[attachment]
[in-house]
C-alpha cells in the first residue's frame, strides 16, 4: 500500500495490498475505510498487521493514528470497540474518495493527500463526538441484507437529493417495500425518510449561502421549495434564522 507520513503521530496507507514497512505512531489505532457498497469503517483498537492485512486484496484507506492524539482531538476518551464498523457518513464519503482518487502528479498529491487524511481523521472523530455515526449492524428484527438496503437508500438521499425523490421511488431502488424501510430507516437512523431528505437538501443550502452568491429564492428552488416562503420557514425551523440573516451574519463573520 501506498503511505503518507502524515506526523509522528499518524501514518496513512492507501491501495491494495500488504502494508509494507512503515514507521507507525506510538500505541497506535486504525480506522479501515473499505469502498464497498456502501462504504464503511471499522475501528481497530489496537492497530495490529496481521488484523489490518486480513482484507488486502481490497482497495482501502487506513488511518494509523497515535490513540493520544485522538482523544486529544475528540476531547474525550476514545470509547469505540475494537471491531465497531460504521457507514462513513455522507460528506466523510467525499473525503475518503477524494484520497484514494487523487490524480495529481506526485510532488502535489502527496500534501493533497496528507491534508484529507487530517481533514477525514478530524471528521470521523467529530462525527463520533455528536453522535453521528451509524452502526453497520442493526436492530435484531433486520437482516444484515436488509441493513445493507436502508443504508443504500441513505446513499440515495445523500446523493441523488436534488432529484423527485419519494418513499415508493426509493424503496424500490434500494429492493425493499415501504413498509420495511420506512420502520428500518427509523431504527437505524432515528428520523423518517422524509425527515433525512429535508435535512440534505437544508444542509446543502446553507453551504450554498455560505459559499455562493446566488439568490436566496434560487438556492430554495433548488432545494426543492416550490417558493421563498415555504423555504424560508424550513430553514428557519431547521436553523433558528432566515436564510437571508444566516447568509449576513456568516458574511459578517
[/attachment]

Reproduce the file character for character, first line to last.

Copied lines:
[in-house]
C-alpha cells in the first residue's frame, strides 16, 4: 500500500495490498475505510498487521493514528470497540474518495493527500463526538441484507437529493417495500425518510449561502421549495434564522 507520513503521530496507507514497512505512531489505532457498497469503517483498537492485512486484496484507506492524539482531538476518551464498523457518513464519503482518487502528479498529491487524511481523521472523530455515526449492524428484527438496503437508500438521499425523490421511488431502488424501510430507516437512523431528505437538501443550502452568491429564492428552488416562503420557514425551523440573516451574519463573520 501506498503511505503518507502524515506526523509522528499518524501514518496513512492507501491501495491494495500488504502494508509494507512503515514507521507507525506510538500505541497506535486504525480506522479501515473499505469502498464497498456502501462504504464503511471499522475501528481497530489496537492497530495490529496481521488484523489490518486480513482484507488486502481490497482497495482501502487506513488511518494509523497515535490513540493520544485522538482523544486529544475528540476531547474525550476514545470509547469505540475494537471491531465497531460504521457507514462513513455522507460528506466523510467525499473525503475518503477524494484520497484514494487523487490524480495529481506526485510532488502535489502527496500534501493533497496528507491534508484529507487530517481533514477525514478530524471528521470521523467529530462525527463520533455528536453522535453521528451509524452502526453497520442493526436492530435484531433486520437482516444484515436488509441493513445493507436502508443504508443504500441513505446513499440515495445523500446523493441523488436534488432529484423527485419519494418513499415508493426509493424503496424500490434500494429492493425493499415501504413498509420495511420506512420502520428500518427509523431504527437505524432515528428520523423518517422524509425527515433525512429535508435535512440534505437544508444542509446543502446553507453551504450554498455560505459559499455562493446566488439568490436566496434560487438556492430554495433548488432545494426543492416550490417558493421563498415555504423555504424560508424550513430553514428557519431547521436553523433558528432566515436564510437571508444566516447568509449576513456568516458574511459578517